Medieval Literary Theory: From Exegetics to Poetics.
- Christopher Collins (see profile)
- Late Antiquity, Medieval Studies, Poetics and Poetry
- Poetics, Poetry
- Item Type:
- biblical exegetics, Poetics and poetry
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- Early medieval literate culture, dominated by Christian monks and clerics, was focused on interpreting biblical texts and correlating them with a theological system devised in patristic times and late antiquity. Central to biblical exegesis was the fourfold method that distinguished the literal (or historical) sense of Old Testament narratives from the three spiritual senses revealed in the New Testament documents. These spiritual senses were the allegorical (or typological), the moral (or tropological), and the anagogical (or eschatological) senses. Inspired by the re-emergence of Aristotelian philosophy via Arabic translations subsequently retranslated into Latin, the newly founded universities began to question the Platonism that had long shored up the Christian world-view. Soon the Aristotelian four causes (material, formal, efficient, and final) were providing a useful conceptual framework to explain natural phenomena, social institutions, and human artifacts. In this paper, I discuss the reasons why attempts to align fourfold exegetical method with fourfold causal analysis failed when applied to biblical texts, but, when applied to the writing and reading a secular texts, succeeded in establishing the theoretical basis for a distinctively Western poetics.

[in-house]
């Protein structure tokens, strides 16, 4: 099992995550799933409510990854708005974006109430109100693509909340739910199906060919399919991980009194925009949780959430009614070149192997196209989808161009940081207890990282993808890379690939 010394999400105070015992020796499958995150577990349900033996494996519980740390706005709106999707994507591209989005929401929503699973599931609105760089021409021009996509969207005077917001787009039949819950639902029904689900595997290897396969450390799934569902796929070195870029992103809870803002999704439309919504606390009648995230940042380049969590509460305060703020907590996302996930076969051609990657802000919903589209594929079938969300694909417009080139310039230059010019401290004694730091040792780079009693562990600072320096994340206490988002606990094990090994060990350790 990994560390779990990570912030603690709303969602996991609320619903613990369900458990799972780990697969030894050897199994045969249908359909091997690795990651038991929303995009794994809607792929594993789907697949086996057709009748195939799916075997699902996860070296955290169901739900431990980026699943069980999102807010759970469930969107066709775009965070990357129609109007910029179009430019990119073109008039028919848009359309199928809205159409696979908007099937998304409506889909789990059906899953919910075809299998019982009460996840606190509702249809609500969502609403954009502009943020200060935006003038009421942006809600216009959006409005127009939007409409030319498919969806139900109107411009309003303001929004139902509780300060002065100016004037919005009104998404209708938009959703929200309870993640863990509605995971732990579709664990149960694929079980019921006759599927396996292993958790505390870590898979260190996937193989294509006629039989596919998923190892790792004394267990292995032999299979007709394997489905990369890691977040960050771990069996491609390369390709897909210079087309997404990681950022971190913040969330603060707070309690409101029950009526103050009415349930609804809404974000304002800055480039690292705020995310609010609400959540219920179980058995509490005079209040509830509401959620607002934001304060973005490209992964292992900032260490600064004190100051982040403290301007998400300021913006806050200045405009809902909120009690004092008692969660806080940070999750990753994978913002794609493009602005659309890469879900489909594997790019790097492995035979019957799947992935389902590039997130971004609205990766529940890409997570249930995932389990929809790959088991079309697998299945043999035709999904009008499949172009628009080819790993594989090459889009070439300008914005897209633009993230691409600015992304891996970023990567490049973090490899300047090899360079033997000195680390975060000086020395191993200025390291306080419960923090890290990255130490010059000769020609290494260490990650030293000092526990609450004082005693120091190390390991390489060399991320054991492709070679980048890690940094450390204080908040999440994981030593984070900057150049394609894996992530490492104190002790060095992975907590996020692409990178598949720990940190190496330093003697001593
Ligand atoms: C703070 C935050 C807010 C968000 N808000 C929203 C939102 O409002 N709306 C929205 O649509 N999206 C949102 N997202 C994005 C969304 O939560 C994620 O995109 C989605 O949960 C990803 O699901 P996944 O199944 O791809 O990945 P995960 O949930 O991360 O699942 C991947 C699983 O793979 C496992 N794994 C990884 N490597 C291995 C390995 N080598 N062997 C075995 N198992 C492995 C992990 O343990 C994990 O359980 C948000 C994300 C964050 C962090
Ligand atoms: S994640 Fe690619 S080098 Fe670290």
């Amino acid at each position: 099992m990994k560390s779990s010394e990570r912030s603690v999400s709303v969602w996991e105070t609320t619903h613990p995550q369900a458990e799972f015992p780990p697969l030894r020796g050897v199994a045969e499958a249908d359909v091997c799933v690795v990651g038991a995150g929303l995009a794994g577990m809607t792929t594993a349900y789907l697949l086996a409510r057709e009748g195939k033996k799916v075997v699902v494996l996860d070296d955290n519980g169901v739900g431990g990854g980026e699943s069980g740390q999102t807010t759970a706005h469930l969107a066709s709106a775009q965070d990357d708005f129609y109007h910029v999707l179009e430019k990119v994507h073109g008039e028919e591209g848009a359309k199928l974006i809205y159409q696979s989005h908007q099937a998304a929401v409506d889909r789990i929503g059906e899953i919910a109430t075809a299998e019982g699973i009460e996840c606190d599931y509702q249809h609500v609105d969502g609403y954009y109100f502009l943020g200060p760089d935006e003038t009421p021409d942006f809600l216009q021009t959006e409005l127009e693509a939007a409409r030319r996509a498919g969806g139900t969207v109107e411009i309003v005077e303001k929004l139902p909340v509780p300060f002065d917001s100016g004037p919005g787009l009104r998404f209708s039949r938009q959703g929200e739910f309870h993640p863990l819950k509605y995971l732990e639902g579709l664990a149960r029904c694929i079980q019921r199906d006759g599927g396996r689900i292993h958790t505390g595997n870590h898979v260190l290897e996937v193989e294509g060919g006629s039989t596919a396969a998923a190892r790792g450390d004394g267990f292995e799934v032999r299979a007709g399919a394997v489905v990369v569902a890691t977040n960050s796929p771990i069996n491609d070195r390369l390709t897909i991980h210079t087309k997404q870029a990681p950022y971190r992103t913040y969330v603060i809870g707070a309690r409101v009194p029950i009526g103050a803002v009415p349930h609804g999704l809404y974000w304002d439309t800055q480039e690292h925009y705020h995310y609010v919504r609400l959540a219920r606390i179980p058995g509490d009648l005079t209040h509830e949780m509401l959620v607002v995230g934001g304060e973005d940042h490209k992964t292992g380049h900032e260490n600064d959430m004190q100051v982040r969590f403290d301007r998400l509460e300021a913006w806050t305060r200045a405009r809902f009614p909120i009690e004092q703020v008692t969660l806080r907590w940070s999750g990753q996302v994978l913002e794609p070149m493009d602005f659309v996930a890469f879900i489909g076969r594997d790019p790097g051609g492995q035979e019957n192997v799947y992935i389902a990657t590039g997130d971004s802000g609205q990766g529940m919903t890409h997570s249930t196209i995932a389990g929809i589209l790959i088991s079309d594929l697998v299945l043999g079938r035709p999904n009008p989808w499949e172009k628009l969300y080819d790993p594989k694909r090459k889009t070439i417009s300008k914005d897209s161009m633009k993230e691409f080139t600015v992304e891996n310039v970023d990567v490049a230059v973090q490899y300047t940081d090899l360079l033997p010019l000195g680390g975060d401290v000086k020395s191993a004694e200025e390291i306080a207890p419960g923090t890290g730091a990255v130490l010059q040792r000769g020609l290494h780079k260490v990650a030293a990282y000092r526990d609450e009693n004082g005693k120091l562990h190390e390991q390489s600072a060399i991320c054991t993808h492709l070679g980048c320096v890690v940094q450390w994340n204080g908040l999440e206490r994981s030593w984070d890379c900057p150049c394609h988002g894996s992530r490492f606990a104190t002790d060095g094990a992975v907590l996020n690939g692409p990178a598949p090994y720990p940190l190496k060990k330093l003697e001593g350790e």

- This manuscript, here formatted as a journal article, is taken from a chapter of a work-in-progress projected to become the third in a series of studies on the biological and cultural evolution of poetics. The previous volumes, both published by Columbia University Press, are Paleopoetics The Evolution of the Preliterate Imagination (2013) and Neopoetics: The Evolution of the Literate Imagination (2016).
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